The feminization of poverty is a term that reflects that changes that are being seen in households that are in poverty. Specifically, it is a reference to the increase of poverty in households that are headed by women compared to households headed by men or by couples. In looking at poverty on a global scale, about 60% of the 1.5 billion people who live on just $1 per day or less happen to be women.
Yet living in a developed country doesn’t protect women from the feminization of poverty. In a look at households with children in the United States, just 6% of married couples live in poverty. For single fathers, that figure jumps up to 16%.
But for single mothers in the US, more than 30% of them are currently living at or below the Federal poverty threshold. So this begs a question: why are women more vulnerable to poverty and its effects than any other group?
Poverty Affects Women in More Than Just Income
One could easily point to the overall wage gap, where women make about $0.25 less per dollar that a man earns in the same job, as a primary reason for poverty. Minority women in the US sometimes make 40 cents less for every dollar a man makes in the same job. It’s a valid argument, especially since it is a data point that reinforces the gender bias and fixed gender roles that are in many societies.
Yet income is not the only cause of poverty. The biological nature of being a woman automatically puts her at a disadvantage.
Here’s why: men don’t get pregnant.
Women are in a role where they must be responsible for the childbearing process. This affects her opportunities at career advancement and education, making it difficult to compete with men who do not need to carry around a developing child for 40 weeks. If a pregnancy is deemed to be a high risk, then even with legal safeguards in place to protect employment, women are more likely to find themselves out of work.
It’s not just older women who are affected by the effects of pregnancy. 30% of all teenage girls who drop out of school cite either pregnancy or parenthood as their key reason. For minority women, it’s closer to 40% who cite pregnancy or parenthood as a reason. That sets the stage for future households that will continue to struggle with poverty.
- Two out of every 3 families that are started by a teenager is defined as being “poor” or living in poverty.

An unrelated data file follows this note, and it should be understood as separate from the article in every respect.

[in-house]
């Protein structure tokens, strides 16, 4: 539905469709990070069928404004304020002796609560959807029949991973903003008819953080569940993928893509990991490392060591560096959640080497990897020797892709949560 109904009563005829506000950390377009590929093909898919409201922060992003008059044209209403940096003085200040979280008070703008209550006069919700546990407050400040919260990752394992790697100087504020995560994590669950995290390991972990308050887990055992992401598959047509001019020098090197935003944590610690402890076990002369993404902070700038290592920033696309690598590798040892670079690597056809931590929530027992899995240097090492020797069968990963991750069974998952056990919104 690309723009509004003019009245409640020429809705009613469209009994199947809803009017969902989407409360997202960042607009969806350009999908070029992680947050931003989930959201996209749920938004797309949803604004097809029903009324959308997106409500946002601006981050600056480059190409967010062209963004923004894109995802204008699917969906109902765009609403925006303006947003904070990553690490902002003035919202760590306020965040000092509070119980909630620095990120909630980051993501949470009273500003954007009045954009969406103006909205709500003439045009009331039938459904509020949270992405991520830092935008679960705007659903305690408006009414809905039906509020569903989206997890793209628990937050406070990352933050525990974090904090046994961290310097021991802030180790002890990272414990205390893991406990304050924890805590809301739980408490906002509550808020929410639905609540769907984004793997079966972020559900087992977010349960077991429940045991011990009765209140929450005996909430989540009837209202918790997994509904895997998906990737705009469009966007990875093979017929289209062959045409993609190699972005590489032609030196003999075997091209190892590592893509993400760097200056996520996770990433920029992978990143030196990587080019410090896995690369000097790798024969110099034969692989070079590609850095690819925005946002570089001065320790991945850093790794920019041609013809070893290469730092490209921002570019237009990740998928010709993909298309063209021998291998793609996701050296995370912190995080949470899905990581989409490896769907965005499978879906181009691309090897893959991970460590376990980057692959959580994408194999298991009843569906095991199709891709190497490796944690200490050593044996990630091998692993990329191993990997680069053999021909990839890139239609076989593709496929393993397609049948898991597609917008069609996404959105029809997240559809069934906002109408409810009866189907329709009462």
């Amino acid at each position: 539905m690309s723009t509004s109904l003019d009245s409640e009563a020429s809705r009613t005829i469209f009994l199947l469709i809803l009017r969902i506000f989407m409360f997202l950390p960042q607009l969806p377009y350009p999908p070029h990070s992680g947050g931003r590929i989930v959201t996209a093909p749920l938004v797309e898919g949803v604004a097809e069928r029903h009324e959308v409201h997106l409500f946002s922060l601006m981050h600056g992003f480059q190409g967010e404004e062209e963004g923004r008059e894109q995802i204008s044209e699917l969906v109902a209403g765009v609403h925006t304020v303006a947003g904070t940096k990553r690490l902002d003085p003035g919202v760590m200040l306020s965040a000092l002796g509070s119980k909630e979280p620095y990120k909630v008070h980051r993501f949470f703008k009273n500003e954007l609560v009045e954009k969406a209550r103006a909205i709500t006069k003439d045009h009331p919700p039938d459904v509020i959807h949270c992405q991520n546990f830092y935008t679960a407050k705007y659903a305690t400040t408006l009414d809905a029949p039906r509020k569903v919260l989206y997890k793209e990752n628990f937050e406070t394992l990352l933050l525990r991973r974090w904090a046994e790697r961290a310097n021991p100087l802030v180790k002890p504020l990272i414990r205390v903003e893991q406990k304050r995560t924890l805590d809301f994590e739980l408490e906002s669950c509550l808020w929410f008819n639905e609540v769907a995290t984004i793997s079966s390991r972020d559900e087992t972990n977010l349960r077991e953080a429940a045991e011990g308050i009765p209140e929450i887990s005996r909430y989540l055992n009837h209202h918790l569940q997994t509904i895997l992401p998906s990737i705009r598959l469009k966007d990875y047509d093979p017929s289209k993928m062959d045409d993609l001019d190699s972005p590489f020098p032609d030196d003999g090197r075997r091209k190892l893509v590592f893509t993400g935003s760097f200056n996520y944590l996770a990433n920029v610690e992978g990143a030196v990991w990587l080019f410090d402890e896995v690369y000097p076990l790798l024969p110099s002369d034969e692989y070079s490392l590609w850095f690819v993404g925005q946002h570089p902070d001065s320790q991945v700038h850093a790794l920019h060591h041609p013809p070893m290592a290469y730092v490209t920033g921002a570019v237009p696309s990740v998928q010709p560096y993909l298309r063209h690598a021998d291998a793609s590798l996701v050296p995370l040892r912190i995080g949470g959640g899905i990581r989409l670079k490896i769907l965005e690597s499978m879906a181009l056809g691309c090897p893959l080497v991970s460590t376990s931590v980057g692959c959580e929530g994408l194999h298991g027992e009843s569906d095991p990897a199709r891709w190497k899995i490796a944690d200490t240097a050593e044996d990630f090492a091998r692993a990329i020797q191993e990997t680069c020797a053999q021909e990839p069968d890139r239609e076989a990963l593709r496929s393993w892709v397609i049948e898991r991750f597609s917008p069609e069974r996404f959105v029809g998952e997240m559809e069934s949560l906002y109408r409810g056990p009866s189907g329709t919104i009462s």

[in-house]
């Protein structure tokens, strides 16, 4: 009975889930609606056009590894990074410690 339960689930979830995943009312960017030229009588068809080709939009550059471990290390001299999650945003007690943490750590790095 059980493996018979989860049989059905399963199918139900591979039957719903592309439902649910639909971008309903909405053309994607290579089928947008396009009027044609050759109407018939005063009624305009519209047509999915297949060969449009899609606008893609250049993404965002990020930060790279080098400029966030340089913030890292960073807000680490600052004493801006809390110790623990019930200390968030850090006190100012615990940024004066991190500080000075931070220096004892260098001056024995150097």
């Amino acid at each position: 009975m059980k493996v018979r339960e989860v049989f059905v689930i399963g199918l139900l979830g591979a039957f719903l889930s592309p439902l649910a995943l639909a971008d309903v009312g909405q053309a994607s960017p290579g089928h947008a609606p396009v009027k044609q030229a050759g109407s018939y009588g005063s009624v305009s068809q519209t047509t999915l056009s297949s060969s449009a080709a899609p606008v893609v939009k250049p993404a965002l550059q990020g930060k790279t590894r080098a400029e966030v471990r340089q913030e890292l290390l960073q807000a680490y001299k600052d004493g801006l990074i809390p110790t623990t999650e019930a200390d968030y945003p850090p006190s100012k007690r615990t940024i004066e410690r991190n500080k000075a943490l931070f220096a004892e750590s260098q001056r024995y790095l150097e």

- 25% of teen mothers will be dependent on welfare and public benefits within three years of having their first child.
- Fewer than 70% of children who are born to teen mothers will one day earn a high school diploma, compared to 81% of children who are born to older parents.
Some teen mothers do finish high school: about 40% of them. Yet just 2% of teen mothers will have a college degree by the age of 30.
And for a majority of women who have their first child before the age of 20, the father of that child is not usually living with them. Fathers in this position are often unemployed or under-employed as well, which means the average amount of child support paid per year in this described situation is between $800-$2,000.
This data brings us to one unescapable conclusion: the reason why the rates of poverty are going up for women is directly tied to the rapid increase of single-mother households which are below the poverty threshold.
Why Healthcare Services Are Also Directly Linked to Poverty for Women
The feminization of poverty may have biological and social structure roles as its foundation, but for women in the developing world especially, there is a third issue that keeps women in poverty: a lack of healthcare access. Poor health for a woman affects their ability to earn an income.
Although the World Health Organization notes that life expectancy rates for women are generally higher than they are for men, unequal access to care actually lowers the quality of life that a woman can obtain.
In one of the poorest regions of the world, sub-Saharan African, more than 60% of the adults living with HIV/AIDS are women. Violence against women is so prevalent that in some areas, 71% of women have suffered either physical or sexual violence that was committed by an intimate male partner. When poverty is involved, there is a greater likelihood of violence occurring.
There are also the social structures that prevent women from accessing healthcare in some areas of the world. Because women are often treated as a second-class gender, men expect to be able to take advantage of what little services are available in the developing world before women. This has led to a 50% greater burden of COPD for women, higher rates of addiction, and high rates of maternal death.